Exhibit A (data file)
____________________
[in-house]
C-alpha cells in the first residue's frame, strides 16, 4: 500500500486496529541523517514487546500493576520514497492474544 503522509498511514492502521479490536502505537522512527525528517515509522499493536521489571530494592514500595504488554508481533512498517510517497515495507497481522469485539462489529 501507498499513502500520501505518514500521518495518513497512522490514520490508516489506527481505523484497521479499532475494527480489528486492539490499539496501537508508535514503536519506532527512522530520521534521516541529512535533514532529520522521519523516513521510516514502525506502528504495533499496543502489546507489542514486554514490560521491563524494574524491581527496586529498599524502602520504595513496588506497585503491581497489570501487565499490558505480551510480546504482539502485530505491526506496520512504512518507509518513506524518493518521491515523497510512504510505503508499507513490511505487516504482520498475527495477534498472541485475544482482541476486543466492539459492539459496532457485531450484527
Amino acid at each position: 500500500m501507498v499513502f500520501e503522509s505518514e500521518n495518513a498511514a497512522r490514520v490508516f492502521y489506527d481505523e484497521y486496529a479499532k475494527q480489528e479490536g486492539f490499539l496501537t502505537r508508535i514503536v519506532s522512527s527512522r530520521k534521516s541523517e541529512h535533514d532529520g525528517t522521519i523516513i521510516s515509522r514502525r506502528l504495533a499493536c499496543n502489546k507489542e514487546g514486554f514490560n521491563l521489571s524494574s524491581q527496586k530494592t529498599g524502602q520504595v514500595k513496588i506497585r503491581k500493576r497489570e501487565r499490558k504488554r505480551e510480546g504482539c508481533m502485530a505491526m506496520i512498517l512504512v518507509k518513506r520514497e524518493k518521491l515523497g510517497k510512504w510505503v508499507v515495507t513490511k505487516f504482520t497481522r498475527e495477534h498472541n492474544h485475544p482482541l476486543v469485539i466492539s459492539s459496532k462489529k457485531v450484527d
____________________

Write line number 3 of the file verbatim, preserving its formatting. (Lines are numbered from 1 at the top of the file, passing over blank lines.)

Amino acid at each position: 500500500m501507498v499513502f500520501e503522509s505518514e500521518n495518513a498511514a497512522r490514520v490508516f492502521y489506527d481505523e484497521y486496529a479499532k475494527q480489528e479490536g486492539f490499539l496501537t502505537r508508535i514503536v519506532s522512527s527512522r530520521k534521516s541523517e541529512h535533514d532529520g525528517t522521519i523516513i521510516s515509522r514502525r506502528l504495533a499493536c499496543n502489546k507489542e514487546g514486554f514490560n521491563l521489571s524494574s524491581q527496586k530494592t529498599g524502602q520504595v514500595k513496588i506497585r503491581k500493576r497489570e501487565r499490558k504488554r505480551e510480546g504482539c508481533m502485530a505491526m506496520i512498517l512504512v518507509k518513506r520514497e524518493k518521491l515523497g510517497k510512504w510505503v508499507v515495507t513490511k505487516f504482520t497481522r498475527e495477534h498472541n492474544h485475544p482482541l476486543v469485539i466492539s459492539s459496532k462489529k457485531v450484527d